A friend and I rode this trail as part of a two-day bike ride in East Bay – riding the Iron Horse Trail and the Contra Costa Canal Trails. On the first day – we road mostly the Iron Horse and then rode the Eastern Section of the Canal Trail to the end and back. This section of the Canal trail started out a bit rough but only for a small portion – maybe 100 yards – then the surface was smooth and it was a great ride along the canal through nice neighborhoods. We spent the night near the intersection of the Iron Horse and the Canal Trail and rode the Western Section the next day before heading back down the Iron Horse Trail. The western section of the trail was great as well – nice surface – easy to follow with a minimum of street crossings. Both of these trails have a lot of street crossings, but almost all of the crossings give a preference to the trail. We only had to wait at a few. Definitely a nice place to ride!
A friend and I rode this trail as part of a two-day bike ride in East Bay – riding the Iron Horse Trail and the Contra Costa Canal Trails. This trail gets 4.5 stars – there are some sections that area not all that great, but for the most part of the 24.5 miles we rode (both ways) are fabulous! We started in Dublin and rode to the end. The trail from Dublin through Danville and Alamo was really excellent, going through nice neighborhoods, has a GREAT, smooth surface and was sheltered for the most part so wind was not a great factor either way. The Walnut Creek section was a bit sketchy with some not so nice, unattractive sections with chain-link fences and rough surface. Odd – because one of the sections was used by High School students in large groups going home – it is absolutely used as a transportation route – not just a multi-use trail for recreation. We would have thought it would be better maintained. Past that and into Concord it was nice again except that there is an unmarked break in the trail at Monument Boulevard. We simply crossed a road and ended up on the wrong trail without noticing and there are no markings at all to say turn left here and go a few feet to the Iron Horse Trail so we found ourselves dumped onto a street unexpectedly. This was the Monument Corridor Trail in Concord. When you cross Monument Boulevard, you need to pay attention. It was a bit confusing and difficult to get back to the trail we wanted. But we did and coming back figured out what the problem was. The rest of the trail was ok but a bit choppy (i.e., bumps, cracks) around the airport. There are a couple of underpasses – but you notice right away if you miss them and can see where the trail is – like at Concord Avenue. The end of the trail is through an open field on the side of an airport and can get quite windy – but it isn’t long and is just part of the experience. Overall – a GREAT ride!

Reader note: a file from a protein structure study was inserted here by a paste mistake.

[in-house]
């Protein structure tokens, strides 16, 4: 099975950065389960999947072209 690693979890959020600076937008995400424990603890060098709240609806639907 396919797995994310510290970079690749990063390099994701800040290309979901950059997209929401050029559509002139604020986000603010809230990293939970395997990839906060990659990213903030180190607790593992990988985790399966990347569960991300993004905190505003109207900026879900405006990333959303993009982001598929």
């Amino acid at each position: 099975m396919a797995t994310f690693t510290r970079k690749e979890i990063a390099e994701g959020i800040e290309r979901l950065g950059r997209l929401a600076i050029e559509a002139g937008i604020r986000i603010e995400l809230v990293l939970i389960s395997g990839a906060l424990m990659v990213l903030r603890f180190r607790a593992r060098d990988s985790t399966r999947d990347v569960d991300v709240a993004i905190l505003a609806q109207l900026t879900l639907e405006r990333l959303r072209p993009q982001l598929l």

BE CAREFUL on the part of the trail that connects Antioch to Oakley. There are guys riding motorbikes on the trail sometime. They usually stick to the hills but will come down to the trail. There are some incredibly blind turns and these guys are driving really fast. They WILL hurt someone or themselves one day.
I don't really enjoy this trail. I only use it for my convenience. In fact, I use this trail to get to the Marsh Creek Trail, which is awesome!